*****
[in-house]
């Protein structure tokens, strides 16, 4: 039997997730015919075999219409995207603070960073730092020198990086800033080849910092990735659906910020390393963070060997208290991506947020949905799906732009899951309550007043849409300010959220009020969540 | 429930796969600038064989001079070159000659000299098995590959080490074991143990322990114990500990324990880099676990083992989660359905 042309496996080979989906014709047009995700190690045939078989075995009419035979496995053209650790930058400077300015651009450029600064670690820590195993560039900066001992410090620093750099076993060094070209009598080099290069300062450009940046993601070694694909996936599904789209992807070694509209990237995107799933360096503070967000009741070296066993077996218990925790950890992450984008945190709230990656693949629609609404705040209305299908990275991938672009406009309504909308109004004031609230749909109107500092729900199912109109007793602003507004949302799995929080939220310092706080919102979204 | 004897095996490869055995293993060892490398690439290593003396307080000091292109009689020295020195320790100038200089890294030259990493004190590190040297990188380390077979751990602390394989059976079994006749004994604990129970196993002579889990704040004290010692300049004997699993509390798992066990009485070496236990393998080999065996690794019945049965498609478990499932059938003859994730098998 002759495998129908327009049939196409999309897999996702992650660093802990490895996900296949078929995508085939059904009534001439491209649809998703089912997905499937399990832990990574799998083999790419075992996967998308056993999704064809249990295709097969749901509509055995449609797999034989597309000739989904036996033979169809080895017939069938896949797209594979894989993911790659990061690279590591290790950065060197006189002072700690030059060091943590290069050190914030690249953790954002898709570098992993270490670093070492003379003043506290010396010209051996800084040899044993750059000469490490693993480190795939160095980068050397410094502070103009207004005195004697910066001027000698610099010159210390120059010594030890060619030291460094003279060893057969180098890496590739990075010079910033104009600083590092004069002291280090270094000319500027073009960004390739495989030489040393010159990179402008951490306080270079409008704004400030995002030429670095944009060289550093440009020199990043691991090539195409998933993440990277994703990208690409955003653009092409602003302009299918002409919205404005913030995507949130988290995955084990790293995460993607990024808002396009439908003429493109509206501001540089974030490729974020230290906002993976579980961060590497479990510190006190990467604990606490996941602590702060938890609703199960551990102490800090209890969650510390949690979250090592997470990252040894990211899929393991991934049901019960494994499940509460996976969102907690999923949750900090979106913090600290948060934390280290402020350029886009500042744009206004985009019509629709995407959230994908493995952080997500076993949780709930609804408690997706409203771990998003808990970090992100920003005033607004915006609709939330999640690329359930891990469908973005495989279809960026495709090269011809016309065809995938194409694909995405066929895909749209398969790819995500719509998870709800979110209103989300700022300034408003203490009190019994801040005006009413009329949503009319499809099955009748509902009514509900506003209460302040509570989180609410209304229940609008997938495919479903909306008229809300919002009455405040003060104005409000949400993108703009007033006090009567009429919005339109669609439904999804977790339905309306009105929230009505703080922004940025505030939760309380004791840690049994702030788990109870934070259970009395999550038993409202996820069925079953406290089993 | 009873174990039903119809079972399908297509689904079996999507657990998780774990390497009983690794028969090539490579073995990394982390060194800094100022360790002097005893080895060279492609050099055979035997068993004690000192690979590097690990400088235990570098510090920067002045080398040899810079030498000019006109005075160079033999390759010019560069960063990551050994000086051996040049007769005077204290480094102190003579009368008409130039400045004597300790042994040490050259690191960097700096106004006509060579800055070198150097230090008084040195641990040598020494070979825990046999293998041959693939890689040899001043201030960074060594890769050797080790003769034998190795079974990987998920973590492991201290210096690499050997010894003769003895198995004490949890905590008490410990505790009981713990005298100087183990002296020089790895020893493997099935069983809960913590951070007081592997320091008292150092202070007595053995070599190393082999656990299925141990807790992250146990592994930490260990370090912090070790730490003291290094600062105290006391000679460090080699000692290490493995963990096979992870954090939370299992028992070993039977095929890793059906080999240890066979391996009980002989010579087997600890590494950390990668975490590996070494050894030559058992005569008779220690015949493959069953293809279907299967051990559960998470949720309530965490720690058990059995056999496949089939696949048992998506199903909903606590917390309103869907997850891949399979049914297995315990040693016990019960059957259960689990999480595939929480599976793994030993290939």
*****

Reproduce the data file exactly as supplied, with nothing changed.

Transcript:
[in-house]
């Protein structure tokens, strides 16, 4: 039997997730015919075999219409995207603070960073730092020198990086800033080849910092990735659906910020390393963070060997208290991506947020949905799906732009899951309550007043849409300010959220009020969540 | 429930796969600038064989001079070159000659000299098995590959080490074991143990322990114990500990324990880099676990083992989660359905 042309496996080979989906014709047009995700190690045939078989075995009419035979496995053209650790930058400077300015651009450029600064670690820590195993560039900066001992410090620093750099076993060094070209009598080099290069300062450009940046993601070694694909996936599904789209992807070694509209990237995107799933360096503070967000009741070296066993077996218990925790950890992450984008945190709230990656693949629609609404705040209305299908990275991938672009406009309504909308109004004031609230749909109107500092729900199912109109007793602003507004949302799995929080939220310092706080919102979204 | 004897095996490869055995293993060892490398690439290593003396307080000091292109009689020295020195320790100038200089890294030259990493004190590190040297990188380390077979751990602390394989059976079994006749004994604990129970196993002579889990704040004290010692300049004997699993509390798992066990009485070496236990393998080999065996690794019945049965498609478990499932059938003859994730098998 002759495998129908327009049939196409999309897999996702992650660093802990490895996900296949078929995508085939059904009534001439491209649809998703089912997905499937399990832990990574799998083999790419075992996967998308056993999704064809249990295709097969749901509509055995449609797999034989597309000739989904036996033979169809080895017939069938896949797209594979894989993911790659990061690279590591290790950065060197006189002072700690030059060091943590290069050190914030690249953790954002898709570098992993270490670093070492003379003043506290010396010209051996800084040899044993750059000469490490693993480190795939160095980068050397410094502070103009207004005195004697910066001027000698610099010159210390120059010594030890060619030291460094003279060893057969180098890496590739990075010079910033104009600083590092004069002291280090270094000319500027073009960004390739495989030489040393010159990179402008951490306080270079409008704004400030995002030429670095944009060289550093440009020199990043691991090539195409998933993440990277994703990208690409955003653009092409602003302009299918002409919205404005913030995507949130988290995955084990790293995460993607990024808002396009439908003429493109509206501001540089974030490729974020230290906002993976579980961060590497479990510190006190990467604990606490996941602590702060938890609703199960551990102490800090209890969650510390949690979250090592997470990252040894990211899929393991991934049901019960494994499940509460996976969102907690999923949750900090979106913090600290948060934390280290402020350029886009500042744009206004985009019509629709995407959230994908493995952080997500076993949780709930609804408690997706409203771990998003808990970090992100920003005033607004915006609709939330999640690329359930891990469908973005495989279809960026495709090269011809016309065809995938194409694909995405066929895909749209398969790819995500719509998870709800979110209103989300700022300034408003203490009190019994801040005006009413009329949503009319499809099955009748509902009514509900506003209460302040509570989180609410209304229940609008997938495919479903909306008229809300919002009455405040003060104005409000949400993108703009007033006090009567009429919005339109669609439904999804977790339905309306009105929230009505703080922004940025505030939760309380004791840690049994702030788990109870934070259970009395999550038993409202996820069925079953406290089993 | 009873174990039903119809079972399908297509689904079996999507657990998780774990390497009983690794028969090539490579073995990394982390060194800094100022360790002097005893080895060279492609050099055979035997068993004690000192690979590097690990400088235990570098510090920067002045080398040899810079030498000019006109005075160079033999390759010019560069960063990551050994000086051996040049007769005077204290480094102190003579009368008409130039400045004597300790042994040490050259690191960097700096106004006509060579800055070198150097230090008084040195641990040598020494070979825990046999293998041959693939890689040899001043201030960074060594890769050797080790003769034998190795079974990987998920973590492991201290210096690499050997010894003769003895198995004490949890905590008490410990505790009981713990005298100087183990002296020089790895020893493997099935069983809960913590951070007081592997320091008292150092202070007595053995070599190393082999656990299925141990807790992250146990592994930490260990370090912090070790730490003291290094600062105290006391000679460090080699000692290490493995963990096979992870954090939370299992028992070993039977095929890793059906080999240890066979391996009980002989010579087997600890590494950390990668975490590996070494050894030559058992005569008779220690015949493959069953293809279907299967051990559960998470949720309530965490720690058990059995056999496949089939696949048992998506199903909903606590917390309103869907997850891949399979049914297995315990040693016990019960059957259960689990999480595939929480599976793994030993290939």